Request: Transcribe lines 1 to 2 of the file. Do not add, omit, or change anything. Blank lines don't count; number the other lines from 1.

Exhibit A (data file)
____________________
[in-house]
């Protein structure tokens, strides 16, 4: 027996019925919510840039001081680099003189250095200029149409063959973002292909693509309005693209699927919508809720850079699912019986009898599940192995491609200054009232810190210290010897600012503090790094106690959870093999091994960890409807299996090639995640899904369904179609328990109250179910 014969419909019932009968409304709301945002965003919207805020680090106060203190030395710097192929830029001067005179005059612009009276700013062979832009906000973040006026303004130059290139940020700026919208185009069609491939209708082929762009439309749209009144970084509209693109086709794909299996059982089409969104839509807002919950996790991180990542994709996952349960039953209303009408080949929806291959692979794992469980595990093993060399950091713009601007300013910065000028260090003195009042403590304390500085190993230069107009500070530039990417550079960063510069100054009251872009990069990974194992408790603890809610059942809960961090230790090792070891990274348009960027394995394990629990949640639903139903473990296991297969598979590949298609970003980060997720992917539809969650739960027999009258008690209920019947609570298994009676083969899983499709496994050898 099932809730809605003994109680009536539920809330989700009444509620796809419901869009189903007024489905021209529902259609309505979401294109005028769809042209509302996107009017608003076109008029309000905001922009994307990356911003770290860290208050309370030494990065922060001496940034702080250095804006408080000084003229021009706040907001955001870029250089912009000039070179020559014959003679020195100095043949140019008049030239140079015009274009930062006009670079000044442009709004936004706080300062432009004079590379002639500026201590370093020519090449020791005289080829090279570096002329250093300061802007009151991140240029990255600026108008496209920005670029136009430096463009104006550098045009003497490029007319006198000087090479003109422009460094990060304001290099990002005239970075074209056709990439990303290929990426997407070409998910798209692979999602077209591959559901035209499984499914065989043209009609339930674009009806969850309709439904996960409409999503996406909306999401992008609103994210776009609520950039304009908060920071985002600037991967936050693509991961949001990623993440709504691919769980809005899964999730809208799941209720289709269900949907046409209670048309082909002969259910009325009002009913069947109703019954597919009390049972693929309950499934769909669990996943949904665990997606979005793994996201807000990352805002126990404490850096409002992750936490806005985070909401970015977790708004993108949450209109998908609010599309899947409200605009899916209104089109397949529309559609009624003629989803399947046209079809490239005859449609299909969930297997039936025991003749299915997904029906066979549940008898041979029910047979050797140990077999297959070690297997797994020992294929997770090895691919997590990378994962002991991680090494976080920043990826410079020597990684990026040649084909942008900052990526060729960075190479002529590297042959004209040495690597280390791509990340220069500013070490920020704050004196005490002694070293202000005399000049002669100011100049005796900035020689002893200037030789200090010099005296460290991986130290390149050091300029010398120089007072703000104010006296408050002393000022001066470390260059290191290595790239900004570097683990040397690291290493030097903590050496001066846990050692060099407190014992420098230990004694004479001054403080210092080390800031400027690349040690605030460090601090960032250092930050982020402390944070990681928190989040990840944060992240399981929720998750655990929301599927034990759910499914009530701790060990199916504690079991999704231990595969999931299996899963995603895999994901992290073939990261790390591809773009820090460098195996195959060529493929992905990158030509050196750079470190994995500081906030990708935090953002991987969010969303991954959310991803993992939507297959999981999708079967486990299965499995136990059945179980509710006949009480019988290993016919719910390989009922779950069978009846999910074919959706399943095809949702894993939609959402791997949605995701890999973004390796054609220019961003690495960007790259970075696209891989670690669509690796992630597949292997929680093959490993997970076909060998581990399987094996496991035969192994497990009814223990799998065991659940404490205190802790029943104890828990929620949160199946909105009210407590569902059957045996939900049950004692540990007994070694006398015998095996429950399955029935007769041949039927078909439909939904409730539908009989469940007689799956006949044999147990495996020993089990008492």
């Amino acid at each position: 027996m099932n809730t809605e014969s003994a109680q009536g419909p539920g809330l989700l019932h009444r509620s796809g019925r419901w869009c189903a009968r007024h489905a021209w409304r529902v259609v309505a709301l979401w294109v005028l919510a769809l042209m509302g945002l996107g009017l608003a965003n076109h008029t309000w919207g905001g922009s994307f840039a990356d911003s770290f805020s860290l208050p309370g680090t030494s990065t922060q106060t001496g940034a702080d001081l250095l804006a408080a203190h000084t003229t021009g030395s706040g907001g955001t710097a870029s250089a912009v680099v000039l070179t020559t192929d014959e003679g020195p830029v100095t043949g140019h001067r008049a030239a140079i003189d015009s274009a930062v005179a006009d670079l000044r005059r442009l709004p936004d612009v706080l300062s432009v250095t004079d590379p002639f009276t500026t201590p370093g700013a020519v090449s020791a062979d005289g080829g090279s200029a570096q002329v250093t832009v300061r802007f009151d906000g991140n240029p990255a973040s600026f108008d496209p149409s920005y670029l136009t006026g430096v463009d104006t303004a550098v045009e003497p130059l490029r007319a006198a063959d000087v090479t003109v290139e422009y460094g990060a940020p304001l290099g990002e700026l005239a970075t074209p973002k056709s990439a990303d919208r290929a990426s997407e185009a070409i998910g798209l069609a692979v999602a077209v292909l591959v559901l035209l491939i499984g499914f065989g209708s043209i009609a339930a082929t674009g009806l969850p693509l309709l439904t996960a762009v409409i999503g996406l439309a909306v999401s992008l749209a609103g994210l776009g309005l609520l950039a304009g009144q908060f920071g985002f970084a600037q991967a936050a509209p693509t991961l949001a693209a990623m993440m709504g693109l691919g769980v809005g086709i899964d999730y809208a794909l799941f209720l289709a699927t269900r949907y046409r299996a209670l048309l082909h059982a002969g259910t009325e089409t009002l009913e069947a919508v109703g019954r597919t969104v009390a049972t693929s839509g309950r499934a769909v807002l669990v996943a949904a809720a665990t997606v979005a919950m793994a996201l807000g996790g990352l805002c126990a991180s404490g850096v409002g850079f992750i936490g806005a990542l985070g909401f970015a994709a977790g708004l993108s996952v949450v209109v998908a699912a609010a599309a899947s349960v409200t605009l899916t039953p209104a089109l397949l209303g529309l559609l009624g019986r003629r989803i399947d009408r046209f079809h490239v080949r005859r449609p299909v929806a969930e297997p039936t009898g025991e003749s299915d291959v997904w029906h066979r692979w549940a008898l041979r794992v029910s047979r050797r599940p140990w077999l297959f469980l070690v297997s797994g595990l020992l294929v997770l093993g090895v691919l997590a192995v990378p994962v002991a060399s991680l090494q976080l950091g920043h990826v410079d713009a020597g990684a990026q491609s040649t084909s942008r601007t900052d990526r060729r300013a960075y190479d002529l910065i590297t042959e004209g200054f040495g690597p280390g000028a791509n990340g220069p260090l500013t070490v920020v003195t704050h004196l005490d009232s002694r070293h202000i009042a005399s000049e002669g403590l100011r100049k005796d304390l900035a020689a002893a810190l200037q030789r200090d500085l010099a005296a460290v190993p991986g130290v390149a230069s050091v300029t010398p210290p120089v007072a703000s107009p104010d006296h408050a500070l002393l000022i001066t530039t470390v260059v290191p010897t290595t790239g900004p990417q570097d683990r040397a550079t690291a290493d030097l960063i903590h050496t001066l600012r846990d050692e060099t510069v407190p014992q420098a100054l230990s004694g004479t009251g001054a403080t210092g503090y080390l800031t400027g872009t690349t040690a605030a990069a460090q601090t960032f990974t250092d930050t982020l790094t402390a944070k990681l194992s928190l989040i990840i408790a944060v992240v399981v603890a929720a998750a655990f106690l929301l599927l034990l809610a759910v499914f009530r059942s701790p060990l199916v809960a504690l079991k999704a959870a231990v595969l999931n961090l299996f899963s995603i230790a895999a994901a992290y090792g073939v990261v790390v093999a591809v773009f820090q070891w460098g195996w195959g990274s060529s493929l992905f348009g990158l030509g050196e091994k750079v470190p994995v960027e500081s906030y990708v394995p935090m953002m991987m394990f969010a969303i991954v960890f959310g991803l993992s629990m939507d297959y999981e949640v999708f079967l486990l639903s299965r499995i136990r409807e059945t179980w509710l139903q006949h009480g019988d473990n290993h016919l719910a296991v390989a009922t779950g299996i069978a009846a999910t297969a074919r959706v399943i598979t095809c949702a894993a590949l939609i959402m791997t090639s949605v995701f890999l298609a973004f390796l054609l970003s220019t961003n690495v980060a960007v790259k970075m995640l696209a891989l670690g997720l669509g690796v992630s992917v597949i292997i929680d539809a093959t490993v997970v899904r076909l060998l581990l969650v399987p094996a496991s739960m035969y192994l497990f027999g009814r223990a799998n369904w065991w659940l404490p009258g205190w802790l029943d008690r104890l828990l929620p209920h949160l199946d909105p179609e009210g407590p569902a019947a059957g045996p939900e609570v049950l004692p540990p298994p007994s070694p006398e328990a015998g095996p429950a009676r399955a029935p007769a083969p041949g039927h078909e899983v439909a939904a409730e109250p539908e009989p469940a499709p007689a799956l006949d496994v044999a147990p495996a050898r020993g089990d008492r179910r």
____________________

[in-house]
């Protein structure tokens, strides 16, 4: 027996019925919510840039001081680099003189250095200029149409063959973002292909693509309005693209699927919508809720850079699912019986009898599940192995491609200054009232810190210290010897600012503090790094106690959870093999091994960890409807299996090639995640899904369904179609328990109250179910 014969419909019932009968409304709301945002965003919207805020680090106060203190030395710097192929830029001067005179005059612009009276700013062979832009906000973040006026303004130059290139940020700026919208185009069609491939209708082929762009439309749209009144970084509209693109086709794909299996059982089409969104839509807002919950996790991180990542994709996952349960039953209303009408080949929806291959692979794992469980595990093993060399950091713009601007300013910065000028260090003195009042403590304390500085190993230069107009500070530039990417550079960063510069100054009251872009990069990974194992408790603890809610059942809960961090230790090792070891990274348009960027394995394990629990949640639903139903473990296991297969598979590949298609970003980060997720992917539809969650739960027999009258008690209920019947609570298994009676083969899983499709496994050898 099932809730809605003994109680009536539920809330989700009444509620796809419901869009189903007024489905021209529902259609309505979401294109005028769809042209509302996107009017608003076109008029309000905001922009994307990356911003770290860290208050309370030494990065922060001496940034702080250095804006408080000084003229021009706040907001955001870029250089912009000039070179020559014959003679020195100095043949140019008049030239140079015009274009930062006009670079000044442009709004936004706080300062432009004079590379002639500026201590370093020519090449020791005289080829090279570096002329250093300061802007009151991140240029990255600026108008496209920005670029136009430096463009104006550098045009003497490029007319006198000087090479003109422009460094990060304001290099990002005239970075074209056709990439990303290929990426997407070409998910798209692979999602077209591959559901035209499984499914065989043209009609339930674009009806969850309709439904996960409409999503996406909306999401992008609103994210776009609520950039304009908060920071985002600037991967936050693509991961949001990623993440709504691919769980809005899964999730809208799941209720289709269900949907046409209670048309082909002969259910009325009002009913069947109703019954597919009390049972693929309950499934769909669990996943949904665990997606979005793994996201807000990352805002126990404490850096409002992750936490806005985070909401970015977790708004993108949450209109998908609010599309899947409200605009899916209104089109397949529309559609009624003629989803399947046209079809490239005859449609299909969930297997039936025991003749299915997904029906066979549940008898041979029910047979050797140990077999297959070690297997797994020992294929997770090895691919997590990378994962002991991680090494976080920043990826410079020597990684990026040649084909942008900052990526060729960075190479002529590297042959004209040495690597280390791509990340220069500013070490920020704050004196005490002694070293202000005399000049002669100011100049005796900035020689002893200037030789200090010099005296460290991986130290390149050091300029010398120089007072703000104010006296408050002393000022001066470390260059290191290595790239900004570097683990040397690291290493030097903590050496001066846990050692060099407190014992420098230990004694004479001054403080210092080390800031400027690349040690605030460090601090960032250092930050982020402390944070990681928190989040990840944060992240399981929720998750655990929301599927034990759910499914009530701790060990199916504690079991999704231990595969999931299996899963995603895999994901992290073939990261790390591809773009820090460098195996195959060529493929992905990158030509050196750079470190994995500081906030990708935090953002991987969010969303991954959310991803993992939507297959999981999708079967486990299965499995136990059945179980509710006949009480019988290993016919719910390989009922779950069978009846999910074919959706399943095809949702894993939609959402791997949605995701890999973004390796054609220019961003690495960007790259970075696209891989670690669509690796992630597949292997929680093959490993997970076909060998581990399987094996496991035969192994497990009814223990799998065991659940404490205190802790029943104890828990929620949160199946909105009210407590569902059957045996939900049950004692540990007994070694006398015998095996429950399955029935007769041949039927078909439909939904409730539908009989469940007689799956006949044999147990495996020993089990008492």